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The Biotech Sector Says Goodbye to its Decade of Abundance and Faces Search for Funding

Some of the big companies in the biotech sector have already outlined their plans for the new phase. For now, the largest U.S. biotech companies have opted to go on a buying spree. In the first six months of the year, the twenty largest companies made eleven acquisitions of assets without risk or with agreements to moderate it.

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The biotech sector has left behind a decade of abundance in its funding and will have to evaluate “new options” to continue growing, according to a study published by McKinsey.

Specifically, the consultancy argues that the sector has thrived over the last decade thanks to the expansion of venture financing, and companies that have been jumping into the market have been able to rely on the stock market, through public offerings (IPOs), to attract capital. However, in the first half of this year, investors have pulled out, slowing down their activity in the sector.

In 2021, U.S. biotech companies raised about $35 billion through venture capital and closed about 100 IPO deals. However, in the first six months of the year, the money raised barely exceeds $10 billion and fewer than fifteen IPO deals have been recorded.

The consultancy stresses that the large influx of capital into the sector over the last decade contributed to the achievement of gene therapies, precision oncology, and hepatitis C treatments, so the industry will have to open up to new investors such as “R&D investment, evaluate new financing options and consider mergers with other biotechs.”

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Mergers or long-term debt are some of the strategies to survive the new phase

Some of the big companies in the sector have already outlined their plans for the new phase. For now, the largest U.S. biotech companies have opted to go on a buying spree. In the first six months of the year, the twenty largest companies made eleven acquisitions of assets without risk or with agreements to moderate it.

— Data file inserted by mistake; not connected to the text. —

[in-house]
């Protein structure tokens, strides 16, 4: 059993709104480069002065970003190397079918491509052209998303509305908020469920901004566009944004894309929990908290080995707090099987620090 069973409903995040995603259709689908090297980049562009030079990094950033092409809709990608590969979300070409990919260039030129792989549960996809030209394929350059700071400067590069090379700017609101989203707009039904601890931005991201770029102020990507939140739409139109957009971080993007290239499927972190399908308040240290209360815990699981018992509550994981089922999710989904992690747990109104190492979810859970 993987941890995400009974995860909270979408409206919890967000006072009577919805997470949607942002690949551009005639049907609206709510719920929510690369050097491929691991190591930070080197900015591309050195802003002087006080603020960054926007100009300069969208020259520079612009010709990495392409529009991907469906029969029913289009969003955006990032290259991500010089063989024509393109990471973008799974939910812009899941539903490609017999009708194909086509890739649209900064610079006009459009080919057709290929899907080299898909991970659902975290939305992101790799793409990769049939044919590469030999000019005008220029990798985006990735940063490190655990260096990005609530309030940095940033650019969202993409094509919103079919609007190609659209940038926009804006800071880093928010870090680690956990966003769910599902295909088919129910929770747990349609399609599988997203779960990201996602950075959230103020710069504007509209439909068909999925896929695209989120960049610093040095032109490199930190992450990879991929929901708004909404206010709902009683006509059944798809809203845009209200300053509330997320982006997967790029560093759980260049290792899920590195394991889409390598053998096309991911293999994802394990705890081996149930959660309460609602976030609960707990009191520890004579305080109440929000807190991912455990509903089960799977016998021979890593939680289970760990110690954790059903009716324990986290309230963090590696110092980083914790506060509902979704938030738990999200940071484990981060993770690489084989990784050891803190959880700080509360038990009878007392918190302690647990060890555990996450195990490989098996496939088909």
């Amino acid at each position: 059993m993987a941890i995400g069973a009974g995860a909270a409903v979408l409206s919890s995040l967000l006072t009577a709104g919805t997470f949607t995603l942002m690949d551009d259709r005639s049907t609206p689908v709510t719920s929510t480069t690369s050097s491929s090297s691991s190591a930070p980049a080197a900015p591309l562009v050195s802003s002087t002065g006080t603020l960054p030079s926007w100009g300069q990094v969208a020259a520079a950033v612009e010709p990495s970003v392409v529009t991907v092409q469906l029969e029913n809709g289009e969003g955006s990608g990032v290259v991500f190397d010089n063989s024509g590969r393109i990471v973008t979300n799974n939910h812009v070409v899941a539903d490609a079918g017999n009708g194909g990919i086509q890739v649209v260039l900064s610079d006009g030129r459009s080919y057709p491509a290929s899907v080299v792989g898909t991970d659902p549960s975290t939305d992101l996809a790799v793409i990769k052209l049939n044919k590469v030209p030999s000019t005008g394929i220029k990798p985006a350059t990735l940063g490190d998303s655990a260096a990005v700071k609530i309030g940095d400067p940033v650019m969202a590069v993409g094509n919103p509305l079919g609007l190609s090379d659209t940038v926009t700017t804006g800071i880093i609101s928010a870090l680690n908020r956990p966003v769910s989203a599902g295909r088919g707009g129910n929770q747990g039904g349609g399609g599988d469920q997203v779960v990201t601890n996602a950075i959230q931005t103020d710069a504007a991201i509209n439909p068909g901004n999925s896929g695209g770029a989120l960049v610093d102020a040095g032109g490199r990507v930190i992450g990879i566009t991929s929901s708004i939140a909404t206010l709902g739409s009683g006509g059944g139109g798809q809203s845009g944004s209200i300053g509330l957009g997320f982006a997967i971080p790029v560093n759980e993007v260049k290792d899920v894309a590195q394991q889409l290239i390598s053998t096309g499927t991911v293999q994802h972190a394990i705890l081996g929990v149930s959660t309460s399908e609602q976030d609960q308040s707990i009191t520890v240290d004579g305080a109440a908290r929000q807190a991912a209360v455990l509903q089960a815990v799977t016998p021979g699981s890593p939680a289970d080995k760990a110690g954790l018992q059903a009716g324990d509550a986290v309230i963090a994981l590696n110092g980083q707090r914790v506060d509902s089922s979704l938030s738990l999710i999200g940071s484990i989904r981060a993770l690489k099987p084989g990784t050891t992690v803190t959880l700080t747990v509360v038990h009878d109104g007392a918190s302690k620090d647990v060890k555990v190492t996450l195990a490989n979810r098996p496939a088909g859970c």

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“Large mergers and acquisitions in the biopharma sector are likely to increase as the stock market downturn spreads,” the consultancy said. “But this will only be a solution for a handful of companies, not hundreds,” it clarified.

In addition to seeking allies, the consultant recommends cutting expenses in areas such as office space, opting for shared work and lab spaces; travel or salaries, and cutting bonuses. “In the future, we expect more scrutiny from investors on how capital is deployed beyond ongoing projects,” said McKinsey.

Another tool the consultancy suggests for these companies is long-term debt. For all of them, though, McKinsey recommends differentiation. “Assets and platforms that are not differentiated will have difficulty finding capital that can be better deployed in other sectors,” it warned.

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(Featured image by TBIT via Pixabay)

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First published in PlantaDoce, a third-party contributor translated and adapted the articles from the originals. In case of discrepancy, the original will prevail.

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Anthony Donaghue writes about science and technology. Keeping abreast of the latest tech developments in various sectors, he has a keen interest on startups, especially inside and outside of Silicon Valley. From time to time, he also covers agritech and biotech, as well as consumer electronics, IT, AI, and fintech, among others. He has also written about IPOs, cannabis, and investing.